The famous video of the precise moment Nicolai Ceausescu’s iron grip on power was pried loose. The puzzle moments like these represent is that what worked so well for decades can, in an instant, unravel; Machiavelli pointed this out, saying leaders who rely too much on luck are destroyed the moment their luck changes; one of my favorite writers, the late Polish journalist Ryszard Kapuscinski, imn his book on the fall of the Shah of Iran, said the moment when things change, in a sense, is pre-ordained: the same iron fist that could squash dissent inevitably assures dissent will turn into an unbeatable opposition. If Machiavelli believed that the antidote to a stroke of ill-fortune for a leader was the ability to change tack depending on how the wind was blowing, Kapuskinski believed that strongmen, by their very nature (and their dim view of the nature of Man), would, in such a situation, be incapable of donning a new persona to try to recover their lost fortune: for in the end, the only solution might be to simply “cut and cut cleanly,” as another strongman was advised a quarter century ago this coming February. Gary Wills, another great student of power, in turn believed that unless one has a healthy distrust of power, actively relishing possessing and wielding it carried the seeds of any leader’s destruction.
From Tunisia the attention of the world has shifted to Egypt, where the government of Hosni Mubarak is fighting for its life on a truly operatic scale. Since the monarchy was abolished in the 1950s, Egypt has had only three leaders: the secularist Nasser, his assassinated successor, Sadat, and the pharaonic Mubarak. The immense weight of history and of the dynastic expectations of Mubarak’s presidency inevitably lead to the current Egyptian crisis echoing Shelley’s meditation on the futility of ambition. I’ve pointed to this poem before; at 82 years old, Mubarak belongs to the category of elderly, ailing strongmen, and that carries with it comparisons to the curiously pathetic last days of other, fallen strongmen. Not to mention the public shuddering of strongmen who see their peers toppling one by one.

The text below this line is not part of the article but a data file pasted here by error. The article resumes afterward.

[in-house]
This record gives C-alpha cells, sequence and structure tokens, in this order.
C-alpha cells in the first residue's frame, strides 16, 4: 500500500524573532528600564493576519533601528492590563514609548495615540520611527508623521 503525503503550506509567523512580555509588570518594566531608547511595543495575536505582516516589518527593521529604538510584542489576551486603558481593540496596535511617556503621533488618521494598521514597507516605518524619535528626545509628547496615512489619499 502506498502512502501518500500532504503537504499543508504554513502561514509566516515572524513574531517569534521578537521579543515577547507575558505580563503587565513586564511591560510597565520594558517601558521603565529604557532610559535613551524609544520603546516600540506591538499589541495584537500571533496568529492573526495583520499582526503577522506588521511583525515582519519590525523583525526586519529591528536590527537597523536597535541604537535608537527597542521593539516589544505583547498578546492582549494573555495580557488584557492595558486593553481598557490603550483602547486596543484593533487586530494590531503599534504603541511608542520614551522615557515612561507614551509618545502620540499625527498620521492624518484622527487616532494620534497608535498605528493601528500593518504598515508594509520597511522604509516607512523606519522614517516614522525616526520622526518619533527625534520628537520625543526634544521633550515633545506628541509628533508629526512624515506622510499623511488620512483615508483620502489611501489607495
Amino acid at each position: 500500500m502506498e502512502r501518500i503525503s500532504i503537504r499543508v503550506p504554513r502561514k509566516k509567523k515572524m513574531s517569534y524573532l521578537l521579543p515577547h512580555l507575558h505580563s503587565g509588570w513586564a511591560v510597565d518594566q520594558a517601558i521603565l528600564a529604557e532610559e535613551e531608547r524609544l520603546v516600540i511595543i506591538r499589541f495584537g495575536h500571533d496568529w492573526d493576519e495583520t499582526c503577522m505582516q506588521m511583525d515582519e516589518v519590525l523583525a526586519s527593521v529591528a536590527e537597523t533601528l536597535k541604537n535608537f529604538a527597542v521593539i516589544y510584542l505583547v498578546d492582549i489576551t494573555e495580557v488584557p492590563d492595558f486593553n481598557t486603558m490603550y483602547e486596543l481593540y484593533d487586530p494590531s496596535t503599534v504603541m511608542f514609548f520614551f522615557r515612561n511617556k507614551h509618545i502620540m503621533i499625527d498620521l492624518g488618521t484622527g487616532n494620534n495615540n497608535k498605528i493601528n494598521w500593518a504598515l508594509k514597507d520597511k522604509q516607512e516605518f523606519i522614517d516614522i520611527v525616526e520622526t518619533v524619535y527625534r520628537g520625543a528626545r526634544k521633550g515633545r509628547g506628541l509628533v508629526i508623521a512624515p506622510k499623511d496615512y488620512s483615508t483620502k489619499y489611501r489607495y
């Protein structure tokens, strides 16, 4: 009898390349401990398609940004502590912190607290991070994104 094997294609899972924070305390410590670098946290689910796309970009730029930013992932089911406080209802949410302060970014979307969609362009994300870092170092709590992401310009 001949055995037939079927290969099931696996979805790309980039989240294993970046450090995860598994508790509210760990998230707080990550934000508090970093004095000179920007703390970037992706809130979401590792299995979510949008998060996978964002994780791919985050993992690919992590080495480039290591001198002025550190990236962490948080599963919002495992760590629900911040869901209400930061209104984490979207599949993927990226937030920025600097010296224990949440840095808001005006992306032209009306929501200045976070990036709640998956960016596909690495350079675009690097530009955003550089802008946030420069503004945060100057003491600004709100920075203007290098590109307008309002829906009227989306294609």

I’ve mentioned before being struck by the observation made by a veteran official who once remarked to me, “We are all students of power,” and in times like these, journalists, bloggers, historians, sociologists, political scientists, diplomats and officials all end up drawn to the flames of beleaguered governments like moths. All the more so because the crumbling of governments often happens quickly, unexpectedly, particularly when in the nature of a revolution: in which case the drama requires all the experts to come up with theories and explanations to camouflage their inability to predict what has begun to take place. Kapuskinsci has a marvelous passage on the surprising nature of revolutions.
Once these begin to unfold, there are, in turn, dilemmas that ensue, partoicularly if the revolution is in the nature of a peaceful and not violent one: See my reference to Timothy Garton Ash on Velvet Revolutions, and The Nutbox looking at the same article from the perspective of recent events in Tunisia (the shutting down of the Internet in that country is itself a historic milestone but brings to the fore the continuing debate over just how effective social networking is, in mobilizing the public).
Governments, of course, take a different look at events as they unfold: in the case of our government, its primary duty is to look after the welfare and safety of its citizens, as well as to be a voice for reason in times of crisis. This morning, Deputy Presidential Spokesperson Abigail Valte read the following Palace statament on radio:
The Philippine government expresses its concern over the events unfolding in Egypt, particularly for the safety of the more than 6,500 Filipinos living there. We hope for a peaceful and just resolution to the political unrest currently taking place and a swift return to stability. Here in Manila, we are monitoring the situation and our embassy in Cairo has contingencies in place and is prepared to relocate our citizens to safer areas if it becomes necessary to do so. As always, the safety of our citizens is the paramount concern and we are doing what we can to anticipate and attend to their needs.
In his Twitter account, Secretary Ramon Carandang gave updates last night: today, the Department of Foreign Affairs told the media it was prepared to evacuate 6,569 Filipinos in Egypt if the situation warranted it. In her Twitter account, Undersecretary Valte also provided updates on the President’s instructions to the Departments of Foreign Affairs, Labor and Employment, Defense and the Presidential Management Staff, and the Philippine Embassy in Egypt’s announcement that it has prepared four relocation sites should the need arise: three in Cairo and one in Alexandria.